Sunday, October 25, 2009

Our Town

Three weeks and 7000 miles on the road, much of it in new territory, generates a score of story threads, each one screaming for elaboration. The priorities are falling into place. The piles of reference materials with notes on notes get a bit neater but never what one would call orderly. Even the electronic outlines show signs of healthy word growth. Somehow, sometime, coherent essays will come out of all of this. For now, I'm still content to wander - and wonder - over the whole expanse of people and places over time. Occasionally, observations in search of comment fly off this great spiral. Here's one of them.

Vastness is a striking element of the High Plains and Northern Rockies. Distant features on the horizon seem pushed beyond unreachable by the perspective. There is a similar vastness overhead in that huge dome of sky, but interestingly, it seems so close that one could reach deep into it and grab a handful of cloud. But it only works directly overhead. Look to the side and the perspective makes one feel very insignificant. In sum, it is a landscape of isolation. At the same time, the great cultural quilt called the Public Land Survey System, a concept out of the mind of Thomas Jefferson, insured that settlers would have roads, schools and urbanization, at least on a small scale.

In the century or so that this region has been settled by the farmer, the miner, and the merchant, thousands of towns have indeed developed. I visited many of them, the smaller towns, on my journey: Glendo, Wentzville, Buffalo, Percival, Harlowton, Beatrice, Medora, Yanktown, Glendive, Mobridge, Forsyth, Roundup, Dickerson, Washburn. Some of them seemed to be thriving; others just holding their own. For most, the shining moments had long passed into the vacant storefronts, quiet streets, a subsistence economy, and aging population. Still, there was a sense of pride in those towns. The commemorations were evident in their vernacular monumentation to origins, the famous and infamous, the veterans living and dead, to love of country, and to spiritual beliefs. Elementary schools, regardless of age, were also well kept, reflecting the enthusiasm of their young charges who couldn't care less about the adult realities around them.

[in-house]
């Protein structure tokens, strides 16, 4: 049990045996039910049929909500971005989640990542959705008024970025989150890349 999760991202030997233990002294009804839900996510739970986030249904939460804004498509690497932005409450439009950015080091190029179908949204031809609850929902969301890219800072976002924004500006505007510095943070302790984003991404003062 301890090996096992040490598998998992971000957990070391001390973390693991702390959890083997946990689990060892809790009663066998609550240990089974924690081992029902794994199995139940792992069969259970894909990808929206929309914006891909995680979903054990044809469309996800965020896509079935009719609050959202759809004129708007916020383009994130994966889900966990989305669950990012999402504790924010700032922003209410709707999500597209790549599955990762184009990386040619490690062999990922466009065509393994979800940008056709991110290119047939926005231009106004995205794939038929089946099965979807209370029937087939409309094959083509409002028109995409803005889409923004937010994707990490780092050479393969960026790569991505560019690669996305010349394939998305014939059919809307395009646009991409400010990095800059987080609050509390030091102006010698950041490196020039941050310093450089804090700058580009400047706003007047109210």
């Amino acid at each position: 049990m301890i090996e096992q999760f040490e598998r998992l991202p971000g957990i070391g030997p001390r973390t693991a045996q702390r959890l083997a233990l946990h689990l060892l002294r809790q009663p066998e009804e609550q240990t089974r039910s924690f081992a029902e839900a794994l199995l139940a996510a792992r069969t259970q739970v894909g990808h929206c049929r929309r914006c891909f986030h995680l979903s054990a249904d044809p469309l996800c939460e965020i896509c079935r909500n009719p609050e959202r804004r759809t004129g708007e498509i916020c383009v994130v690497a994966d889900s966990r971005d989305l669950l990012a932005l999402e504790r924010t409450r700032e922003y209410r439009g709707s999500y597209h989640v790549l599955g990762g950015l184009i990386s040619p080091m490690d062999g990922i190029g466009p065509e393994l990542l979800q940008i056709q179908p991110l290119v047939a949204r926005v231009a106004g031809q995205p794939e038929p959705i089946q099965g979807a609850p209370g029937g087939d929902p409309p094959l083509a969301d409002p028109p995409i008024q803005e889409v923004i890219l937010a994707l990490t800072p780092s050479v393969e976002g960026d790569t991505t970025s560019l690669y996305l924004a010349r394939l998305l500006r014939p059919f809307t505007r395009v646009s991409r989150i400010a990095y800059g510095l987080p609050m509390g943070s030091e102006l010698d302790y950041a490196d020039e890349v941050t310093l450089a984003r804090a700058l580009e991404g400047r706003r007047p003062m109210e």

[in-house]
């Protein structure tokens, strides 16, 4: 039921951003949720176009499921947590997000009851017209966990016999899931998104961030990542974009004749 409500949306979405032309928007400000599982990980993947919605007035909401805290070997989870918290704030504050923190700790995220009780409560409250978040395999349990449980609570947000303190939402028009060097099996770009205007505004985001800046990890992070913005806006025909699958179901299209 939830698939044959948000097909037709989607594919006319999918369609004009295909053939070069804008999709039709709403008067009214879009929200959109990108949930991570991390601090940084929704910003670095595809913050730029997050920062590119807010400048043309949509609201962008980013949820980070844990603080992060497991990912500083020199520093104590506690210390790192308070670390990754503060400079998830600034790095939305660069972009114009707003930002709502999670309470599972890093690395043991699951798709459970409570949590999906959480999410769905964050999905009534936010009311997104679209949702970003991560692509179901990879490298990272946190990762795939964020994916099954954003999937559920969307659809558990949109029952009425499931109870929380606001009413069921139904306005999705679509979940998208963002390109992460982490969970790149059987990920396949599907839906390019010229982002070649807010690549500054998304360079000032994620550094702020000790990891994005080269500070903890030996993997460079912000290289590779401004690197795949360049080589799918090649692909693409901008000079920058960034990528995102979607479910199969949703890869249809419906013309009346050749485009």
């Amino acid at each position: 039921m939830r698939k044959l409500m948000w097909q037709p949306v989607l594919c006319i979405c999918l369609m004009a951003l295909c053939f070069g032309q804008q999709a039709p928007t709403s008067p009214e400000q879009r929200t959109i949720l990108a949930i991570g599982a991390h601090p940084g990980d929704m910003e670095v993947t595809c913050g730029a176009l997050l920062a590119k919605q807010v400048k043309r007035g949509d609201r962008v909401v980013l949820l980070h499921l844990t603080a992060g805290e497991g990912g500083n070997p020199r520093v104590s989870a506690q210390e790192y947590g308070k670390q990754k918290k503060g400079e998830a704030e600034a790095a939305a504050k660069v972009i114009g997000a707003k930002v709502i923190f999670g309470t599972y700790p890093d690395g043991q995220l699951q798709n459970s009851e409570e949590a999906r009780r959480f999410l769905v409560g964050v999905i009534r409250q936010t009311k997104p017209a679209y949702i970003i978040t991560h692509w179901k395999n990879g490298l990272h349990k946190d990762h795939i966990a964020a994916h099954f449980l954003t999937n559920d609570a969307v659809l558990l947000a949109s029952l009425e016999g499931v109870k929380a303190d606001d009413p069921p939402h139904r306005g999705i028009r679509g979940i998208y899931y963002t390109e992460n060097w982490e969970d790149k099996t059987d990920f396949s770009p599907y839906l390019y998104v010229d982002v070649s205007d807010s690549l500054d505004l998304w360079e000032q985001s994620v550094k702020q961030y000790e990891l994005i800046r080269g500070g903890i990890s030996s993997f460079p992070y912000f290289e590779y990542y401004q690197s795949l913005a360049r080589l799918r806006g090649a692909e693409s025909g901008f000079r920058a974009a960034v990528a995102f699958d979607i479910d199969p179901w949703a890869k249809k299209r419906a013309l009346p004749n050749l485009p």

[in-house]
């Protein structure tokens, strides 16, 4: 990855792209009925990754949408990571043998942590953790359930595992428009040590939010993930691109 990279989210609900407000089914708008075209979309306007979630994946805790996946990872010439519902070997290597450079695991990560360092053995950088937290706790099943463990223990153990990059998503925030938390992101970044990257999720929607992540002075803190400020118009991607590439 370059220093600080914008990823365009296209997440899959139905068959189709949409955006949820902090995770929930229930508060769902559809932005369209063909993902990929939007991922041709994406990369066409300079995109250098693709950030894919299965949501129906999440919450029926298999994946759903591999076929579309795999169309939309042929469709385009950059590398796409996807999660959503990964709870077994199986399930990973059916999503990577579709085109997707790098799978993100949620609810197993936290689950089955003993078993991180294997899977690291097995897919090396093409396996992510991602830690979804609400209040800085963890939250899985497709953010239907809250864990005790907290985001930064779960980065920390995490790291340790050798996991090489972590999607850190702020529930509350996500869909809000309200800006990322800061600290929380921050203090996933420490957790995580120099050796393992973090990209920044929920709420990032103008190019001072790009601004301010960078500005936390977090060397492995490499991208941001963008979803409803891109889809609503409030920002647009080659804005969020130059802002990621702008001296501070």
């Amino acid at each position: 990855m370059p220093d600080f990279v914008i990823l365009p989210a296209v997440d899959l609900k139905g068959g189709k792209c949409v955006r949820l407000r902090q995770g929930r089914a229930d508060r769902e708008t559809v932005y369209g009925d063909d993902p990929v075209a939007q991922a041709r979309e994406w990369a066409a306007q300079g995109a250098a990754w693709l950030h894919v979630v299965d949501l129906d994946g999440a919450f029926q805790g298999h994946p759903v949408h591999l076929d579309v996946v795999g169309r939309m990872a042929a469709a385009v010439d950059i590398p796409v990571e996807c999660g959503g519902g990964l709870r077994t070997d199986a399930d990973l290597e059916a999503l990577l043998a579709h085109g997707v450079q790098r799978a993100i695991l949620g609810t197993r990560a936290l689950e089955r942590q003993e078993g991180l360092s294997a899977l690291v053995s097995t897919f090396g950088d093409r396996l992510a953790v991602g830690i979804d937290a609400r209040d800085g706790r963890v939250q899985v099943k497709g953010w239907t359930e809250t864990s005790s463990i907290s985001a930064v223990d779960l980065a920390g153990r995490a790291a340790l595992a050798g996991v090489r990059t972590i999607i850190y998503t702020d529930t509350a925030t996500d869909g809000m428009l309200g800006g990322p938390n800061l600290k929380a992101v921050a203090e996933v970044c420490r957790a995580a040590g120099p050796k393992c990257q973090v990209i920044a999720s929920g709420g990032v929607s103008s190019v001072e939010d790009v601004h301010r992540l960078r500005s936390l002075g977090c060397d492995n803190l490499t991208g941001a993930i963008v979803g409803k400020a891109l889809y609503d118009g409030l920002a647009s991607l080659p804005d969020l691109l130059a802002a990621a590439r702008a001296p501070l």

Why do these places survive? Whether it is yesterday or a century earlier, it takes a special kind of person to stay in the rural Dakotas and Montana no matter how beautiful the land. I can't think of more than a handful of my urban friends who would be interested. Perhaps these small towns persist because they are a product of the investment in the tough, isolated life around them. The sense of ownership, of "home," must be strong among these people as is the bonding. But, are the incentives social or are they driven by a range of economic factors from self-employment to poverty? I can't answer that. I can say, however, that today's small towns everywhere face a continuing out-migration to large metropolitan areas. It is a trend likely to continue. The towns in my list have lost many of their ambitious young adults to Bismarck, Great Falls, Rapid City and bright lights beyond. The older populations left behind sustain them and may do so in the future. After all, I expect many of the sons and daughters will return "home" to end out their lives in the places that nurtured them. Will that be enough? I suspect not, for abandoned towns are a rather common feature in urban history over much of the globe. As a man binds his house, so a town binds its people, but permanency is not a part of the formula. Let us accept it and move on.

I'm leaving tomorrow but I don't want to go
I love you my town, you'll always live in my soul
But I can see the sun's setting fast
And just like they say, nothing good ever lasts

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